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Skidmore College

Brielmaier on This is Skidmore

April 4, 2017

Isolde Brielmaier, curator-at-large at the Tang Teaching Museum and Art Gallery at Skidmore College, lives her life by four guiding principles. “Do you want to hear them?” she teases on an episode of the This is Skidmore podcast.

Smell the roses
“I think women are list- and action-oriented,” she says. “We go ‘check, check, check, and check.’ But when you check something, you have to hit pause and smell the roses.”

Brielmaier has checked many things off her list: wife; mother; classically trained dancer; executive director of arts, culture and community at Westfield World Trade Center; assistant professor of critical studies at New York University’s Tisch School of the Arts; and curator-at-large at the Tang Museum. And she’s currently smelling the roses from the success of the inaugural event in the Tang’s Accelerator Series, “Whiteness and ‘Default Culture’.”

“I have had and do have great mentors; I wouldn’t be here without them,” Brielmaier says. “I think about this a lot with my work with students. It’s so important to share your wisdom!”

Mentoring and sharing goes both ways with students, especially at the Tang. Brielmaier brings a “practical applicability” to her curatorial work as well as her teaching and mentoring and wants students to walk away with something that has not only engaged them, but given them tools to move forward.

She encourages students to “bop around” their career fields—especially while they are young. She was able to jump careers thanks in large part to the art community. The mentors and volunteers Brielmaier met while volunteering herself were a large part of the reason she shifted careers from prison reform to art curation—a huge shift for her.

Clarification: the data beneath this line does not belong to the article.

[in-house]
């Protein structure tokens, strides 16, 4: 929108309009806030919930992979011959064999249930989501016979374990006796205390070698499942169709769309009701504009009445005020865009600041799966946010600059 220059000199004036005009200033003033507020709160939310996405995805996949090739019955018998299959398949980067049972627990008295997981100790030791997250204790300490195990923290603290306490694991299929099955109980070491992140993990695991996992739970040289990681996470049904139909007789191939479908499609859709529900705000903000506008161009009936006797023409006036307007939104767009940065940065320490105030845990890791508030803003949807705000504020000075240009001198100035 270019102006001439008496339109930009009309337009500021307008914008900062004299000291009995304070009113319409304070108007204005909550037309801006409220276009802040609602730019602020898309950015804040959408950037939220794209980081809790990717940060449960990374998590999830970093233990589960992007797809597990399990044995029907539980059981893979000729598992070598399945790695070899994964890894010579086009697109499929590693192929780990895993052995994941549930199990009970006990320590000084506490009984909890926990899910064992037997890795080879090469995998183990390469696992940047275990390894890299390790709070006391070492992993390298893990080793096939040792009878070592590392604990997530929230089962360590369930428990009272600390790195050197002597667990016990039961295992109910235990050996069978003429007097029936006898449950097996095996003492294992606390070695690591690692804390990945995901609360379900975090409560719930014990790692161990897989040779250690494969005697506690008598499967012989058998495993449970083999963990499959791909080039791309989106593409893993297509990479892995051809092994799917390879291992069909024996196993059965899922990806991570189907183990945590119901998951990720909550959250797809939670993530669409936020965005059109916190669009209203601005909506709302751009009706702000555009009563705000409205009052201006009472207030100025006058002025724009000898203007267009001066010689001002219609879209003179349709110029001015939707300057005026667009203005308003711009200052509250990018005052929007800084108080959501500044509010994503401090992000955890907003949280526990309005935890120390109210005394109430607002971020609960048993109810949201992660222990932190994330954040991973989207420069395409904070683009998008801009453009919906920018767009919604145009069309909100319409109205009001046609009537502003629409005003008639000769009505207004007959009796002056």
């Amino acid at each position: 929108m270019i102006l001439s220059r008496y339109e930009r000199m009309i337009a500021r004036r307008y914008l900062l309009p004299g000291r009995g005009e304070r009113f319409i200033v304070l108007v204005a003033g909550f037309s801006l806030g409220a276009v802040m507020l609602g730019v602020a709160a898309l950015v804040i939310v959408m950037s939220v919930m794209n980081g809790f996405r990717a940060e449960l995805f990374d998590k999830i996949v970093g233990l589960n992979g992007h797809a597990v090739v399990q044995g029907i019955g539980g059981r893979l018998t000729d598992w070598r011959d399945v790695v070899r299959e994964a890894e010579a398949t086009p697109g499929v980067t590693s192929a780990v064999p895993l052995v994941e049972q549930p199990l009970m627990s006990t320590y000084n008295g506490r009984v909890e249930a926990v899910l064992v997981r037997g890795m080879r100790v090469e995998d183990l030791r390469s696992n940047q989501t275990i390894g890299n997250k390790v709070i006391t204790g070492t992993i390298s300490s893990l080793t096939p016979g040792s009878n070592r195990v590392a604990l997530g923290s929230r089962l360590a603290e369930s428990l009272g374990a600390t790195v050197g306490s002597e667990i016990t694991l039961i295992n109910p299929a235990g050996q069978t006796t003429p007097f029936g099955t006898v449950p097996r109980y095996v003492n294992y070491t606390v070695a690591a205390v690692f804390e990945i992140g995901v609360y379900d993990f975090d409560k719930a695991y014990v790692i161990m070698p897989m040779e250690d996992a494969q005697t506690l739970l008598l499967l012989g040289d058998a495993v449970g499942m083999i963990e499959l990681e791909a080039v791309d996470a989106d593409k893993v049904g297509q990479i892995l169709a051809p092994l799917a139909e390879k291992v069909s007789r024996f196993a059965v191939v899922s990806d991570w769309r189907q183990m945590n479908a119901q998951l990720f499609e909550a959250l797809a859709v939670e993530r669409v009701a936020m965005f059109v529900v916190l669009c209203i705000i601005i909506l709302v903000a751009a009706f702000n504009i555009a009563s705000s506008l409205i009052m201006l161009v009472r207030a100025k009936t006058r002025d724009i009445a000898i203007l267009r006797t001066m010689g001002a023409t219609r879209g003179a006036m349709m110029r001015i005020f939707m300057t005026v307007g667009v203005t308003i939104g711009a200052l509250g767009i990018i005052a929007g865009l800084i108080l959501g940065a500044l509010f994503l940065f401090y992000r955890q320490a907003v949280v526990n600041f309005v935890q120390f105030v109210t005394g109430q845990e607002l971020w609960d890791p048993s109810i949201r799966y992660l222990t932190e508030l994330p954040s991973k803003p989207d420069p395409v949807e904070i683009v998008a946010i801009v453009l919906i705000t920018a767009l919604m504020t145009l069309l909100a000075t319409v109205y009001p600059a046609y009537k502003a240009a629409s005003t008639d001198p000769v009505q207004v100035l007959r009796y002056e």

Support other women
“I think a lot of women have bought into the sexist notion that there is only room for one of us at the table. And I don’t buy that at all,” Brielmaier says. “We need to view other women as collaborators and assets, not as threats.”

Her passion for supporting other women can be seen in her volunteer work on criminal justice reform and global women’s issues. The daughter of an African immigrant, Brielmaier has been visiting east Africa since she was 6 years old. She says she has seen the lasting effect of empowered women in those visits.

“When women thrive, communities thrive,” she says. “When women are literate, children are literate. When women are educated, children are educated. And it’s true whether you’re talking about Saratoga, the south Bronx, or the Congo.”

Celebrate other people’s successes
“Smell your own roses, yes, but when somebody else does something amazing, let them know,” she exclaims. “In a world where you’re told you’re not pretty enough, you’re not smart enough, you’re not good enough, you’re not strong enough, it goes a long way.”

Brielmaier has seen a lot of success. She’s curated shows at the Bronx Museum and the Guggenheim. It’s her vision that lines the walls of the Oculus structure at the World Trade Center. She’s jumped careers, splits her time between Brooklyn and Saratoga, and throughout it all, her daughter is on her mind.

“I keep these pillars in mind because that’s what I want her to see. The world should be a little nervous about the young women coming up. They are no joke.” Brielmaier herself is no laughing matter.

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